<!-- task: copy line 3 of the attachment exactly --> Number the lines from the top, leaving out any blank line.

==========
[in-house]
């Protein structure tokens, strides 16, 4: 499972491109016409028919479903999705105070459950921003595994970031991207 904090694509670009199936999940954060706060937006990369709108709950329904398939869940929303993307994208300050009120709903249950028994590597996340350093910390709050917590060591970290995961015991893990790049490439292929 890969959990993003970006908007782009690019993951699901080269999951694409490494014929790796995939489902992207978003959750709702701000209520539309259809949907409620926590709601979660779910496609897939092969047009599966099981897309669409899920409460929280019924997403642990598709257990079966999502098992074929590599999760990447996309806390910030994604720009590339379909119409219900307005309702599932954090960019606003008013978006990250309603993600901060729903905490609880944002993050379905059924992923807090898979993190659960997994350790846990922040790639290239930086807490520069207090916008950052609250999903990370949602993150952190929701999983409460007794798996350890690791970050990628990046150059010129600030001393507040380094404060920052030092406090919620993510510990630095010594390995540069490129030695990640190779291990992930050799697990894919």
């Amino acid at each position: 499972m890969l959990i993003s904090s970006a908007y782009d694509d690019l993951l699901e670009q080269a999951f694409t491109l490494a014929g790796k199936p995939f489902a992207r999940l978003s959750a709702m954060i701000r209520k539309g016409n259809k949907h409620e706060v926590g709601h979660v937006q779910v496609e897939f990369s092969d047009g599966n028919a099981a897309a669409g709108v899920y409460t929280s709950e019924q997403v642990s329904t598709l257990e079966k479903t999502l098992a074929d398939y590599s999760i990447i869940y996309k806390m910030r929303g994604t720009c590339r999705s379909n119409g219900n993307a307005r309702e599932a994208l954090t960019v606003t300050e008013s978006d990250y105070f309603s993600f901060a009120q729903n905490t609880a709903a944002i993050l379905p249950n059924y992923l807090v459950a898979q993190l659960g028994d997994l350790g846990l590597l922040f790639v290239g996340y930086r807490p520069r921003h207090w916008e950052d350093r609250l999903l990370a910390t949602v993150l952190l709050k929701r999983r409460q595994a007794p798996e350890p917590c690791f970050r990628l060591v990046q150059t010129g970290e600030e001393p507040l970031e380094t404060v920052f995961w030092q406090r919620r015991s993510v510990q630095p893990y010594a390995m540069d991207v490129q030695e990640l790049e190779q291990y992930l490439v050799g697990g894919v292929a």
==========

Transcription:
């Amino acid at each position: 499972m890969l959990i993003s904090s970006a908007y782009d694509d690019l993951l699901e670009q080269a999951f694409t491109l490494a014929g790796k199936p995939f489902a992207r999940l978003s959750a709702m954060i701000r209520k539309g016409n259809k949907h409620e706060v926590g709601h979660v937006q779910v496609e897939f990369s092969d047009g599966n028919a099981a897309a669409g709108v899920y409460t929280s709950e019924q997403v642990s329904t598709l257990e079966k479903t999502l098992a074929d398939y590599s999760i990447i869940y996309k806390m910030r929303g994604t720009c590339r999705s379909n119409g219900n993307a307005r309702e599932a994208l954090t960019v606003t300050e008013s978006d990250y105070f309603s993600f901060a009120q729903n905490t609880a709903a944002i993050l379905p249950n059924y992923l807090v459950a898979q993190l659960g028994d997994l350790g846990l590597l922040f790639v290239g996340y930086r807490p520069r921003h207090w916008e950052d350093r609250l999903l990370a910390t949602v993150l952190l709050k929701r999983r409460q595994a007794p798996e350890p917590c690791f970050r990628l060591v990046q150059t010129g970290e600030e001393p507040l970031e380094t404060v920052f995961w030092q406090r919620r015991s993510v510990q630095p893990y010594a390995m540069d991207v490129q030695e990640l790049e190779q291990y992930l490439v050799g697990g894919v292929a």